Review: Room by Emma Donoghue

Author: Emma Donoghue
Genre: Adult Contemporary Fiction
Page Length: 321 pages
Publication Date: September 13, 2010
Publisher: Little, Brown and Company
Source: Borrowed via library
To five-year-old Jack, Room is the entire world. It is where he was born and grew up; it's where he lives with his Ma as they learn and read and eat and sleep and play. At night, his Ma shuts him safely in the wardrobe, where he is meant to be asleep when Old Nick visits.

Room is home to Jack, but to Ma, it is the prison where Old Nick has held her captive for seven years. Through determination, ingenuity, and fierce motherly love, Ma has created a life for Jack. But she knows it's not enough...not for her or for him. She devises a bold escape plan, one that relies on her young son's bravery and a lot of luck. What she does not realize is just how unprepared she is for the plan to actually work.

Told entirely in the language of the energetic, pragmatic five-year-old Jack, Room is a celebration of resilience and the limitless bond between parent and child, a brilliantly executed novel about what it means to journey from one world to another.
Recently, my reading tastes have been finicky.  Although I want to read more, I find myself taking ages before I finally cease reading back covers, excerpts, and Goodreads reviews, and instead, sit down and settle on a book.  Taking the recommendation of one of my school librarians, I checked out Emma Donoghue's "Room" and brought this novel home with me one afternoon.

"Room" is the story of a mother and son duo, Jack and Ma, and their journey from confinement in a small shed called "Room" to eventual freedom.  Jack's mother, or simply "Ma" as he likes to call her, was kidnapped in her teens by her perpetrator referred to as "Old Nick"—and has been stuck in Room ever since.  After a number of years into Ma's captivity, she gave birth to Jack.  Our story begins a few more years down the road when Jack's five.

Fellow book reviewers have called this book everything from "boring" to "plotless," but I found the Donoghue's book to (mostly) be the opposite.  Based off of the reviews and feedback I've read and heard, a significant amount of people seems to dislike the story being told from Jack's point of view, as he often goes off on tangents and talks about seemingly pointless topics.  Told from young Jack's point of view, "Room" is a quick, easy-to-understand read.

To the contrary, I consider the story being told from Jack's POV to be a strong suit of the novel.  I've never read a book told from a five-year-old's perspective, so it was interesting to get into the mind of a young boy in such a horrible situation.  Readers have the privilege of seeing Room from Jack's eyes: to Jack, Room is not confinement or imprisonment.  Room is Jack's home and his whole world.

Besides being told from Jack's perspective, I also liked that the story wasn't solely about Jack and Ma's escape.  Although Jack and Ma's journey to freedom is an important aspect of the novel, I don't consider it to be the main purpose of the book.  Rather, Room is about Jack and Ma's special mother and son connection and how their bond is tested yet strengthened throughout their difficult life experiences.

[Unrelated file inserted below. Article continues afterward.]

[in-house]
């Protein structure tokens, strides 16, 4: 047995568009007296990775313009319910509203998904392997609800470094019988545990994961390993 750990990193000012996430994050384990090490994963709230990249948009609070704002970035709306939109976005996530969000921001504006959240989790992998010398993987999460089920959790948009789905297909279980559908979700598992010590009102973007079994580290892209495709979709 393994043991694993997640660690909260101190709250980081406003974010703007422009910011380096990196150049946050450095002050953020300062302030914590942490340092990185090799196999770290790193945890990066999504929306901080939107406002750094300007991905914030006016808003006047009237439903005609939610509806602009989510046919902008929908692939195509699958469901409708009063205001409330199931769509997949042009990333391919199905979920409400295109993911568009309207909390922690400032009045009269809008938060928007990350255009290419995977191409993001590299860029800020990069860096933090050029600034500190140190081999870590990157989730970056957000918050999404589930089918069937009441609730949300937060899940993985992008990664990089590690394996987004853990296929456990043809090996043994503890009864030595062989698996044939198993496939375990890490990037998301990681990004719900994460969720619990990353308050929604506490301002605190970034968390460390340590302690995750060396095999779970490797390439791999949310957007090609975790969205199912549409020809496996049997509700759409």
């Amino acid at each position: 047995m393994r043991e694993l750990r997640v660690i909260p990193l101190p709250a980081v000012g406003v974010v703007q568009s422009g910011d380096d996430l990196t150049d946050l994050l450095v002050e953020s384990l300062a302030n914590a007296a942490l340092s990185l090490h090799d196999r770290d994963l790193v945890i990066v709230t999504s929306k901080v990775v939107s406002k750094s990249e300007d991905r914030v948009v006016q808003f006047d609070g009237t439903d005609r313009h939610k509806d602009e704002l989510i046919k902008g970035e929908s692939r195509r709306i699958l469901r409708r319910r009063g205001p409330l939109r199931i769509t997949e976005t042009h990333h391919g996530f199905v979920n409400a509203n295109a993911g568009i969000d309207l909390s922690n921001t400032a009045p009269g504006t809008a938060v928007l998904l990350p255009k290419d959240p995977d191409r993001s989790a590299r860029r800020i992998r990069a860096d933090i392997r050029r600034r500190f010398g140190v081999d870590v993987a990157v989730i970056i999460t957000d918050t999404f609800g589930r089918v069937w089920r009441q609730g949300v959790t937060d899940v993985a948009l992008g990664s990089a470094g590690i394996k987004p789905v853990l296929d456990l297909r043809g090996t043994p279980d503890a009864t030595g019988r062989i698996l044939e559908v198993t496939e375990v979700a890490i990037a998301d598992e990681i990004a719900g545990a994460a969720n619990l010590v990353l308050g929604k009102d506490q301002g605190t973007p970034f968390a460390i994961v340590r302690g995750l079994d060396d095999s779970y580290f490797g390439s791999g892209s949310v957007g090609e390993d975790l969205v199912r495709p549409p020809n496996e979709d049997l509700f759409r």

Honestly, Room won't appeal to everyone, but if you don't go into this book hoping for an action-packed plot centering around the main storyline of escape, I don't think you'll be disappointed either.

Julia's a dreamer. She often zones off periodically throughout the day thinking up plans for the future, pining over fictional characters, and concocting up possible plot lines for stories.

You can find Julia on her main blog, Peach Print, on Twitter @peachprint, on Instagram @yapeach, and of course, right here on the APCB blog.


  1. I never understood why people didn't like this book either! I read it when I was in middle school and I loved it right away because it was from Jack's perspective. It's kind of like The Book Thief being narrated by Death, you know (although slightly less strange). It presents something different, like you said, and makes it so much more interesting! Lovely review, Julia :)

    Laura @BlueEyeBooks

  2. I also found Jack's voice and narration to be really interesting, I thought it added a fresh perspective on the world that not many books explore. However I am one of those people who see it as boring and uneventful, unfortunately! I know Donoghue tries to focus on the characters and relationships (as you said) but doesn't actually manage to make the story interesting solely by focusing on Jack and Ma. I also wrote a review and would love to know what you think and discuss it! :)

  3. This sounds like such a great story! I'm definitely going to give it a try. Thanks for sharing and, as always, fabulous review! <3 (Welcome back Julia! I've missed you and your wonderful posts! <3)

  4. This book was recommended to me by a middle schooler. I have to pick it up at some point. I loved learning more about it from you. Sounds like an interesting read. :)

  5. I've been curious about this book and Emma Donoghue's work in general since I see her books come up a lot. I've been hesitant to try Room for similar reasons that you listed, responses seem extremely hit or miss and seemingly more of the latter. I like the idea of a unique perspective from Jack, it's an important aspect in abuse cases to consider for children born into these sorts of terrible environments not knowing any better because it's the only life they've ever known. I might consider picking the book up eventually to see for myself, so thank you for the review.


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